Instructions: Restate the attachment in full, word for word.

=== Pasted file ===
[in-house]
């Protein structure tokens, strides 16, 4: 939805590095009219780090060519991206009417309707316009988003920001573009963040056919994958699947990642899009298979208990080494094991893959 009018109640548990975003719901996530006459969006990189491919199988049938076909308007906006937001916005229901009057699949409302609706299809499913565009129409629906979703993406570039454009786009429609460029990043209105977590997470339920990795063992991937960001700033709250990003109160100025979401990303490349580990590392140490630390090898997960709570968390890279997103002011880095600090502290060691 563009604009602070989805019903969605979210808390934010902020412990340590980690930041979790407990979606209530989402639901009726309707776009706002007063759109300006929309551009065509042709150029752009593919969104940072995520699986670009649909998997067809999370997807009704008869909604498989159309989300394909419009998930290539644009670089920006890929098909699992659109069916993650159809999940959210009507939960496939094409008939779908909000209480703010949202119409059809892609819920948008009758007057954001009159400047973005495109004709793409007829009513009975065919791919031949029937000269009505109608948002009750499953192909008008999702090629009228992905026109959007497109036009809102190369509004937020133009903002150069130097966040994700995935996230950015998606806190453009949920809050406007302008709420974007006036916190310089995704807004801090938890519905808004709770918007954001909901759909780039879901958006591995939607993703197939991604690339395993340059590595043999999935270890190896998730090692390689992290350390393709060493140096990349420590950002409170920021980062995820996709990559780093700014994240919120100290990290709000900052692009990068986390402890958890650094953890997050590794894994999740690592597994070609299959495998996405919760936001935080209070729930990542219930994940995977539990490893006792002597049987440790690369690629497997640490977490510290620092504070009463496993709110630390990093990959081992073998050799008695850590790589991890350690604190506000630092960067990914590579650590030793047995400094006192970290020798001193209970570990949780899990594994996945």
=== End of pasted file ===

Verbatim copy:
[in-house]
């Protein structure tokens, strides 16, 4: 939805590095009219780090060519991206009417309707316009988003920001573009963040056919994958699947990642899009298979208990080494094991893959 009018109640548990975003719901996530006459969006990189491919199988049938076909308007906006937001916005229901009057699949409302609706299809499913565009129409629906979703993406570039454009786009429609460029990043209105977590997470339920990795063992991937960001700033709250990003109160100025979401990303490349580990590392140490630390090898997960709570968390890279997103002011880095600090502290060691 563009604009602070989805019903969605979210808390934010902020412990340590980690930041979790407990979606209530989402639901009726309707776009706002007063759109300006929309551009065509042709150029752009593919969104940072995520699986670009649909998997067809999370997807009704008869909604498989159309989300394909419009998930290539644009670089920006890929098909699992659109069916993650159809999940959210009507939960496939094409008939779908909000209480703010949202119409059809892609819920948008009758007057954001009159400047973005495109004709793409007829009513009975065919791919031949029937000269009505109608948002009750499953192909008008999702090629009228992905026109959007497109036009809102190369509004937020133009903002150069130097966040994700995935996230950015998606806190453009949920809050406007302008709420974007006036916190310089995704807004801090938890519905808004709770918007954001909901759909780039879901958006591995939607993703197939991604690339395993340059590595043999999935270890190896998730090692390689992290350390393709060493140096990349420590950002409170920021980062995820996709990559780093700014994240919120100290990290709000900052692009990068986390402890958890650094953890997050590794894994999740690592597994070609299959495998996405919760936001935080209070729930990542219930994940995977539990490893006792002597049987440790690369690629497997640490977490510290620092504070009463496993709110630390990093990959081992073998050799008695850590790589991890350690604190506000630092960067990914590579650590030793047995400094006192970290020798001193209970570990949780899990594994996945």